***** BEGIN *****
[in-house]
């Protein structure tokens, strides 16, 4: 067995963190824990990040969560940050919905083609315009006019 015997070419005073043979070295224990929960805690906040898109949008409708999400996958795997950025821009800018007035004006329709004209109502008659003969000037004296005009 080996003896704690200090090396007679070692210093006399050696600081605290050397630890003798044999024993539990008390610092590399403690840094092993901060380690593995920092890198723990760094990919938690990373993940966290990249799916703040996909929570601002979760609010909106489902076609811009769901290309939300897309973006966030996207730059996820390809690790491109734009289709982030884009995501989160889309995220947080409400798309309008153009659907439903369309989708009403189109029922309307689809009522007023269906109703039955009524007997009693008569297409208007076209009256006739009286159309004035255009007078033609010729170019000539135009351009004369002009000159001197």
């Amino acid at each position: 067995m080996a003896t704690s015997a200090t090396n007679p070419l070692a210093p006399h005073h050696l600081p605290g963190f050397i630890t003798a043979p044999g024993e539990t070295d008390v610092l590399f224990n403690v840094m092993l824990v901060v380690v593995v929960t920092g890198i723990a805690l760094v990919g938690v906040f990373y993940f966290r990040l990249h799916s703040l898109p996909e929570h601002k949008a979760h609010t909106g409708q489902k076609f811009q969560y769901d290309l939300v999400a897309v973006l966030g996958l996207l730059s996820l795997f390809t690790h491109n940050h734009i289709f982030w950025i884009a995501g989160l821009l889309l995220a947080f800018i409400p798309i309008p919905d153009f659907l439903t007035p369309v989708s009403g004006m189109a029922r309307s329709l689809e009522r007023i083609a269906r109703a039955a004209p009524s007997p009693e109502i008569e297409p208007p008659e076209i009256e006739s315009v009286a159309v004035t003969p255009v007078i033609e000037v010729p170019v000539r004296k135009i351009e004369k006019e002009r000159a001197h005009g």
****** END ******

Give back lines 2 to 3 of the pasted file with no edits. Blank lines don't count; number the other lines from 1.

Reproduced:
């Protein structure tokens, strides 16, 4: 067995963190824990990040969560940050919905083609315009006019 015997070419005073043979070295224990929960805690906040898109949008409708999400996958795997950025821009800018007035004006329709004209109502008659003969000037004296005009 080996003896704690200090090396007679070692210093006399050696600081605290050397630890003798044999024993539990008390610092590399403690840094092993901060380690593995920092890198723990760094990919938690990373993940966290990249799916703040996909929570601002979760609010909106489902076609811009769901290309939300897309973006966030996207730059996820390809690790491109734009289709982030884009995501989160889309995220947080409400798309309008153009659907439903369309989708009403189109029922309307689809009522007023269906109703039955009524007997009693008569297409208007076209009256006739009286159309004035255009007078033609010729170019000539135009351009004369002009000159001197």
């Amino acid at each position: 067995m080996a003896t704690s015997a200090t090396n007679p070419l070692a210093p006399h005073h050696l600081p605290g963190f050397i630890t003798a043979p044999g024993e539990t070295d008390v610092l590399f224990n403690v840094m092993l824990v901060v380690v593995v929960t920092g890198i723990a805690l760094v990919g938690v906040f990373y993940f966290r990040l990249h799916s703040l898109p996909e929570h601002k949008a979760h609010t909106g409708q489902k076609f811009q969560y769901d290309l939300v999400a897309v973006l966030g996958l996207l730059s996820l795997f390809t690790h491109n940050h734009i289709f982030w950025i884009a995501g989160l821009l889309l995220a947080f800018i409400p798309i309008p919905d153009f659907l439903t007035p369309v989708s009403g004006m189109a029922r309307s329709l689809e009522r007023i083609a269906r109703a039955a004209p009524s007997p009693e109502i008569e297409p208007p008659e076209i009256e006739s315009v009286a159309v004035t003969p255009v007078i033609e000037v010729p170019v000539r004296k135009i351009e004369k006019e002009r000159a001197h005009g």